“I understand.”

 

            “Anything else?”

 

            “I think I’ll try five hundred. As you said, I can always add more, but I can’t go back.”

 

            “A wise choice.”

 

            He led me to the Sleeping Pod. I looked at it trepidatiously, then back at him. He smiled patiently.

 

            “I always like to say,” he said, “that when you wake up, I’ll be dead.”

 

            “My condolences,” I said.

 

            I stepped gingerly into the Pod and lay down. I wore loose clothes. The man attached electronic monitors to my head and torso. “In the event of anything wrong, the machine will automatically wake you so you can seek proper medical attention. If there is none available, you can just go back to sleep.”

 

            “Won’t it just keep waking me?”

 

            “Just press the ‘Override’ button, there.” He indicated it. “Thanks to Perma-Rest, you can always sleep.” I recognized his statement from the company’s commercials.

 

            As the lid came down over me, I reflected that what I was experiencing used to be the stuff of stories, even nightmare scenarios.  But I had researched this company for a long time before signing up for its service.  Of course, I knew it could all be a scam and I could wake up dead, but I had at least fifty-one percent faith in Humanity; rather, at least fifty-one percent disgust with Humanity and a desire to see if it improved over time.  Besides, if the machine killed me, at least I wouldn’t know.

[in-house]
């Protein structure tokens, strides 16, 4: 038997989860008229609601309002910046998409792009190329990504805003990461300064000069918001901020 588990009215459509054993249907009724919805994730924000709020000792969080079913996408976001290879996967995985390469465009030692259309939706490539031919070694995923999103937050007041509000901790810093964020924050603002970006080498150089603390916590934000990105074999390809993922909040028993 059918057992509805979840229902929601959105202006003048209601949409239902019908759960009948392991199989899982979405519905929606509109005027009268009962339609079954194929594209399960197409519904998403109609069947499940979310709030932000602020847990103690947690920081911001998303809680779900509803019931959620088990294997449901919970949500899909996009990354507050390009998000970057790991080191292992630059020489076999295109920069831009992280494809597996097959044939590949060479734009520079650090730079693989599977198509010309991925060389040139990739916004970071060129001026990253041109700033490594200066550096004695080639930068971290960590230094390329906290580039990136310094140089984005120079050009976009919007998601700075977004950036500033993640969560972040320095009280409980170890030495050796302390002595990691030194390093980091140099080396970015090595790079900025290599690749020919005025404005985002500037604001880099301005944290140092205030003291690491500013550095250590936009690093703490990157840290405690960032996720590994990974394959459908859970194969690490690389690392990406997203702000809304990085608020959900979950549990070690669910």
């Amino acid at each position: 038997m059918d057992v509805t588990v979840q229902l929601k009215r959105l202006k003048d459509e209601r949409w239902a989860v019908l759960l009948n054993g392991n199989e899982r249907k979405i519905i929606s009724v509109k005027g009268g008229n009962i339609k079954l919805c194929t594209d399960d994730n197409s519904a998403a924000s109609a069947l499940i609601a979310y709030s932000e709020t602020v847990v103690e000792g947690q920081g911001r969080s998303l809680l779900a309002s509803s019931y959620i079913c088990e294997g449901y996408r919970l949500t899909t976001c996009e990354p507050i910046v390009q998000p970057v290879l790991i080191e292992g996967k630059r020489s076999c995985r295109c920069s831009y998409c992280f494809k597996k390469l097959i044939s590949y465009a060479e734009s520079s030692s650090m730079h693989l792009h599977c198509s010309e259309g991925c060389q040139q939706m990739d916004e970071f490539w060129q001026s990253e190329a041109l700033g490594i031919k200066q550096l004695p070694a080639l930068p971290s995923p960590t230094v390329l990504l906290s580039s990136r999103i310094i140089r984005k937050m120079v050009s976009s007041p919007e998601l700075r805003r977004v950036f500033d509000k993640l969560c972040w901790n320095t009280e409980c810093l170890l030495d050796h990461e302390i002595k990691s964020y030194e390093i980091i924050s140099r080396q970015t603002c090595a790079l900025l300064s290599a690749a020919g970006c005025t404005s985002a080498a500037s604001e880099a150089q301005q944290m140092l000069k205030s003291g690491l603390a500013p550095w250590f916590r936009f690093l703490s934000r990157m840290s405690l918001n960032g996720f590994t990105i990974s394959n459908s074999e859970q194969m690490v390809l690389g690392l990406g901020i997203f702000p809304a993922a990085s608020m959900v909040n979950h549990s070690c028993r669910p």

The date, in red on the interior of the Pod, was November 22, 2254.

 

            I woke.  I felt groggy and couldn’t see.  The date . . . was blurry.  It came into focus: November 22, 2754!  I opened the lid of the Pod.  The air was close.  I cautiously emerged.  There was no light.  I heard, or felt, a mechanical humming far away.  I found my way through the darkness, my hands out, so I would not hit anything suddenly.

 

            I did the same with my feet, slowly sliding them forward so as not to fall into any bottomless pits.  Soon I found another Pod, then another.  Then I found a wall.  Moving along it, I found a door.  There was no knob or handle by which to open it.  I pounded on it as hard as I could, shouted for rescue.